How Thermodynamics Explains the Origins of Life
From the New Books Network's Book of the Day Podcast
In Every Life Is on Fire (Basic Books, 2020), Jeremy England walks readers through a range of different concepts in physics and biology to sketch out his novel description of how life might emerge. One of the beauties of his approach is the way it matches recognizably with the messy complexity of the everyday world, from the way sleet slides down a windshield in cold rain to how salt and pepper grains dance together in a pan of heated oil.
But that is not the whole story. While the difference between being alive or not may seem as obvious as night and day, physics does not in fact make a clear distinction. As England, an ordained rabbi, argues, that is a matter of perspective, and throughout the book he describes what he sees as the remarkable synergy between the account of life’s origins given by physics, and the account given in the Hebrew Bible. In so doing, England reckons with what, if anything, science can really tell us about life’s great mysteries.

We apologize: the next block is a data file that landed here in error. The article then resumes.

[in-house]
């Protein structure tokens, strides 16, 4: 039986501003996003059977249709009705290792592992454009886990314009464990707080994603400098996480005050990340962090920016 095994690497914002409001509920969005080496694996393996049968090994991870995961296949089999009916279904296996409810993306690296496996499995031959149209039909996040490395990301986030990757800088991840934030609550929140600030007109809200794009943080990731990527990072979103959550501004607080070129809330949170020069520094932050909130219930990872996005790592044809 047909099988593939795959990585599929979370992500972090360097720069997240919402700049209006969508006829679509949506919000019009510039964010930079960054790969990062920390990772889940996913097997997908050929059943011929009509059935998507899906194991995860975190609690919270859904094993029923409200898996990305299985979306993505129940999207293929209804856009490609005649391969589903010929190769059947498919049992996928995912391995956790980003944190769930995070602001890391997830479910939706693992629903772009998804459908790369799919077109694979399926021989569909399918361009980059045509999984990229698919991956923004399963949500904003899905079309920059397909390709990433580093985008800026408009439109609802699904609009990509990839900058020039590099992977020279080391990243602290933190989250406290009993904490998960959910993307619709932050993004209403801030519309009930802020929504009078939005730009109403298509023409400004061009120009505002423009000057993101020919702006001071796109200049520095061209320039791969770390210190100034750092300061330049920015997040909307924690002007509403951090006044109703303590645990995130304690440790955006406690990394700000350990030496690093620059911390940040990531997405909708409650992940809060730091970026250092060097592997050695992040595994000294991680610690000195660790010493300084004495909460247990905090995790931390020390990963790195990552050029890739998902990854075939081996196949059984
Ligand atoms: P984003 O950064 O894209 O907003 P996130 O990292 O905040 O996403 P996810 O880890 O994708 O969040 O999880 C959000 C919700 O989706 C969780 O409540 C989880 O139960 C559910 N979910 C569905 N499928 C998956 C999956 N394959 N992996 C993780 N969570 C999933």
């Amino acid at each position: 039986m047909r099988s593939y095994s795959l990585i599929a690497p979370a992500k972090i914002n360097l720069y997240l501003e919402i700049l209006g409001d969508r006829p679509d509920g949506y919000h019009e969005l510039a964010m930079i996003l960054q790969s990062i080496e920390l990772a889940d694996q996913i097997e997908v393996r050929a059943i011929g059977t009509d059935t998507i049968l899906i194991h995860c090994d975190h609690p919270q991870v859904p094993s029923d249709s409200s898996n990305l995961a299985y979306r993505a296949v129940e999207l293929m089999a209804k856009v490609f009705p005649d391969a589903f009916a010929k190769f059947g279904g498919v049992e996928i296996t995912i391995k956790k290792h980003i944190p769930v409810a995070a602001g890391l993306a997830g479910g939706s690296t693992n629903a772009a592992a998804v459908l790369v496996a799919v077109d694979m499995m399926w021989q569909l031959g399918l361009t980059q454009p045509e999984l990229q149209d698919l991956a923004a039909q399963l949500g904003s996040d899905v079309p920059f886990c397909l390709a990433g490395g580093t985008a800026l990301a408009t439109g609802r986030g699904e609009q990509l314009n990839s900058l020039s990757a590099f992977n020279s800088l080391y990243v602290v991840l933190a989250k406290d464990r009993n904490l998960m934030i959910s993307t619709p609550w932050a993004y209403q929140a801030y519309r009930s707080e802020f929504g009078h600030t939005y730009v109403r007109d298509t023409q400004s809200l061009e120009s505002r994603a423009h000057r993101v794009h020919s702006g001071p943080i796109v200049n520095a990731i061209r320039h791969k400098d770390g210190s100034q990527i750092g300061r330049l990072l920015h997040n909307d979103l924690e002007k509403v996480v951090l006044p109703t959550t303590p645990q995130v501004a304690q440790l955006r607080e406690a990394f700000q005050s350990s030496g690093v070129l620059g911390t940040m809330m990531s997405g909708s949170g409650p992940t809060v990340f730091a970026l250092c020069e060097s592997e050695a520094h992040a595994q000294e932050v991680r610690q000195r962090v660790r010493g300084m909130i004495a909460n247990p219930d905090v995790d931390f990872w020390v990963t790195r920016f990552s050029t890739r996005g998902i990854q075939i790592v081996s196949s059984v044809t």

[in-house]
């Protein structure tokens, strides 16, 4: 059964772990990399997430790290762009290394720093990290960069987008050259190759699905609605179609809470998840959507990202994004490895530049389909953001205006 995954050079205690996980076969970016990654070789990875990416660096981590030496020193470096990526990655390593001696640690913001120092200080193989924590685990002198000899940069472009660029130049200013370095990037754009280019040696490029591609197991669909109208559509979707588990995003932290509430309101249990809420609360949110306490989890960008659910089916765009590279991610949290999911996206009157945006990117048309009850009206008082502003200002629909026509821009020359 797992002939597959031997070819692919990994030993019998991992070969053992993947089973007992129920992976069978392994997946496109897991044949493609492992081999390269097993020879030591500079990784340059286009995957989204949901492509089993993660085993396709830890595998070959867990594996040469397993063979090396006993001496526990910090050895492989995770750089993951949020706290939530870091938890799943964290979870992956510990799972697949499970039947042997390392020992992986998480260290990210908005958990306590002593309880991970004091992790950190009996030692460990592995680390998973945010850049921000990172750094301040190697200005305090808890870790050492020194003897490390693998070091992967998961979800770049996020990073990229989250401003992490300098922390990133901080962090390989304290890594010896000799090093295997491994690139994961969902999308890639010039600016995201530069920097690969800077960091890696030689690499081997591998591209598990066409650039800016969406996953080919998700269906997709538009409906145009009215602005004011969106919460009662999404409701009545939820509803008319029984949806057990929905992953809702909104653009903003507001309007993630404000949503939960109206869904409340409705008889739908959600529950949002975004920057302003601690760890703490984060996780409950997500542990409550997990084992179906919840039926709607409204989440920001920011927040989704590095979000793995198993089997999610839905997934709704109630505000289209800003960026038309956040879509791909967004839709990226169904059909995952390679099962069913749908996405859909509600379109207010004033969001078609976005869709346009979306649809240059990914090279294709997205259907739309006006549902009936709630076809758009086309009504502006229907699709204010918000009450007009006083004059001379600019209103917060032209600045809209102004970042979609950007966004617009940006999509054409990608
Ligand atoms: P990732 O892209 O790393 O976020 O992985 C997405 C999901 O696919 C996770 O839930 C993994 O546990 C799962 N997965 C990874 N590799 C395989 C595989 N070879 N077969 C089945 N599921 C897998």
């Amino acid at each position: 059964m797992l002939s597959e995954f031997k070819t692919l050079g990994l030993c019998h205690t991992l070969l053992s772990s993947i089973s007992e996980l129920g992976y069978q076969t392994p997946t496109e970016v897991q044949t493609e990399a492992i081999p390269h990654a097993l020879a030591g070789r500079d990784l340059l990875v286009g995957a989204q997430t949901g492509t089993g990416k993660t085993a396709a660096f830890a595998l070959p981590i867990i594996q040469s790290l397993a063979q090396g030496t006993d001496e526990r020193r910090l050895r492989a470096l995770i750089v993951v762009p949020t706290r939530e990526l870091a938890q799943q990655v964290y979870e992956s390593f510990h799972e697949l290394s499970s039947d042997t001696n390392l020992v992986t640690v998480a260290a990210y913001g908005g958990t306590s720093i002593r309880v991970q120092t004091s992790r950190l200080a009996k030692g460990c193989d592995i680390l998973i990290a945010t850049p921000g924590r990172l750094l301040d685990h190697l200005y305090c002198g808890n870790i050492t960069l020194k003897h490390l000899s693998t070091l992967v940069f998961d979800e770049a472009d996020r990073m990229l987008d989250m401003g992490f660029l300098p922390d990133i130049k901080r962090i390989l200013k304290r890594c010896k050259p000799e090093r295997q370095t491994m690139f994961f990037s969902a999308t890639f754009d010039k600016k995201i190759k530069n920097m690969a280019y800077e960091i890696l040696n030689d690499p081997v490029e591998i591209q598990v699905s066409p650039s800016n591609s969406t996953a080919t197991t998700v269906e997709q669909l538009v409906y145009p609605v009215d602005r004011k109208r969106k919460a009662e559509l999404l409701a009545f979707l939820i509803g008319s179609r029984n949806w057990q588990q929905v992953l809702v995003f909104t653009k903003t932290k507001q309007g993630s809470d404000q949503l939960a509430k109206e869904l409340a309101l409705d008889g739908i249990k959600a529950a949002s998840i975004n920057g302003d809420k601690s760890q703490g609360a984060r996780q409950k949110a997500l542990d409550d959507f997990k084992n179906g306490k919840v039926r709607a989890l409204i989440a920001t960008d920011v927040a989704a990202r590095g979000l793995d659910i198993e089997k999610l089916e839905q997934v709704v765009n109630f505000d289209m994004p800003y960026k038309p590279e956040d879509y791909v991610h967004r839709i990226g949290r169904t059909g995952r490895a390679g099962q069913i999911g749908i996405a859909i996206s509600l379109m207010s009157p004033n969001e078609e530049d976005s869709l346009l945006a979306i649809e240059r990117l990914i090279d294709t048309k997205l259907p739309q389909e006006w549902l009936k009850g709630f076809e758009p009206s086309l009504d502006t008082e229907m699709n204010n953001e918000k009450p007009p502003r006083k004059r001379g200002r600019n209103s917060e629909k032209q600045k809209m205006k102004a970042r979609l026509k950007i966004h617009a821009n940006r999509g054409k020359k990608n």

Jeremy England is senior director in artificial intelligence at GlaxoSmithKline, principal research scientist at Georgia Tech, and the former Thomas D. & Virginia W. Cabot Career Development Associate Professor of Physics at MIT. He was a Rhodes Scholar, a Hertz Fellow, and was named one of Forbes 30 Under 30 Rising Stars in Science. He lives in Brookline, MA.
Galina Limorenko is a post-doctoral candidate in Neuroscience with a focus on biochemistry and molecular biology of neurodegenerative diseases at EPFL in Switzerland.